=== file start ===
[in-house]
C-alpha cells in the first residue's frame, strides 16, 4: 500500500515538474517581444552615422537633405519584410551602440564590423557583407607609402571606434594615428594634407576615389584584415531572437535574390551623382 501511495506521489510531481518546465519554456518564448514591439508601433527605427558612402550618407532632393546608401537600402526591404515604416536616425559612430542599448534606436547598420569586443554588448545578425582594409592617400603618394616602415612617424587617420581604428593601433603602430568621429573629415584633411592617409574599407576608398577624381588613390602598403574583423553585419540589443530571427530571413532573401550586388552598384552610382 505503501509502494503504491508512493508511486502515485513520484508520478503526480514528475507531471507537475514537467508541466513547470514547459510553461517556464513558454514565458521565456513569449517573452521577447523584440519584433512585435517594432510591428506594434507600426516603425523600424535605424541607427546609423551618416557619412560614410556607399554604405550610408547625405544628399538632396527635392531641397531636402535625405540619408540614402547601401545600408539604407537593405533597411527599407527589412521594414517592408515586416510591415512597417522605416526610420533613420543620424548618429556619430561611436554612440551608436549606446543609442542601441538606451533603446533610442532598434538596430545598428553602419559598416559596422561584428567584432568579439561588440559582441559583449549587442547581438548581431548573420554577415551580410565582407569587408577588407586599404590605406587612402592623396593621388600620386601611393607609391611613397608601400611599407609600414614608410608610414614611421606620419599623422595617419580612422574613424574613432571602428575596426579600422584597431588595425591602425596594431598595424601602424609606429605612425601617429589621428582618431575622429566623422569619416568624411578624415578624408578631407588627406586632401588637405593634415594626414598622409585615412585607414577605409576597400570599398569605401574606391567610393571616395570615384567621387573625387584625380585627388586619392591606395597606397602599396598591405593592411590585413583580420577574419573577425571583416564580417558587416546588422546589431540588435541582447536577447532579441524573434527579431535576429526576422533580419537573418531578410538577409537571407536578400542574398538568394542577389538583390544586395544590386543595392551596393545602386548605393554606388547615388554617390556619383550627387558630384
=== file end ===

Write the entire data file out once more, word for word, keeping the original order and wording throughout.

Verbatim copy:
[in-house]
C-alpha cells in the first residue's frame, strides 16, 4: 500500500515538474517581444552615422537633405519584410551602440564590423557583407607609402571606434594615428594634407576615389584584415531572437535574390551623382 501511495506521489510531481518546465519554456518564448514591439508601433527605427558612402550618407532632393546608401537600402526591404515604416536616425559612430542599448534606436547598420569586443554588448545578425582594409592617400603618394616602415612617424587617420581604428593601433603602430568621429573629415584633411592617409574599407576608398577624381588613390602598403574583423553585419540589443530571427530571413532573401550586388552598384552610382 505503501509502494503504491508512493508511486502515485513520484508520478503526480514528475507531471507537475514537467508541466513547470514547459510553461517556464513558454514565458521565456513569449517573452521577447523584440519584433512585435517594432510591428506594434507600426516603425523600424535605424541607427546609423551618416557619412560614410556607399554604405550610408547625405544628399538632396527635392531641397531636402535625405540619408540614402547601401545600408539604407537593405533597411527599407527589412521594414517592408515586416510591415512597417522605416526610420533613420543620424548618429556619430561611436554612440551608436549606446543609442542601441538606451533603446533610442532598434538596430545598428553602419559598416559596422561584428567584432568579439561588440559582441559583449549587442547581438548581431548573420554577415551580410565582407569587408577588407586599404590605406587612402592623396593621388600620386601611393607609391611613397608601400611599407609600414614608410608610414614611421606620419599623422595617419580612422574613424574613432571602428575596426579600422584597431588595425591602425596594431598595424601602424609606429605612425601617429589621428582618431575622429566623422569619416568624411578624415578624408578631407588627406586632401588637405593634415594626414598622409585615412585607414577605409576597400570599398569605401574606391567610393571616395570615384567621387573625387584625380585627388586619392591606395597606397602599396598591405593592411590585413583580420577574419573577425571583416564580417558587416546588422546589431540588435541582447536577447532579441524573434527579431535576429526576422533580419537573418531578410538577409537571407536578400542574398538568394542577389538583390544586395544590386543595392551596393545602386548605393554606388547615388554617390556619383550627387558630384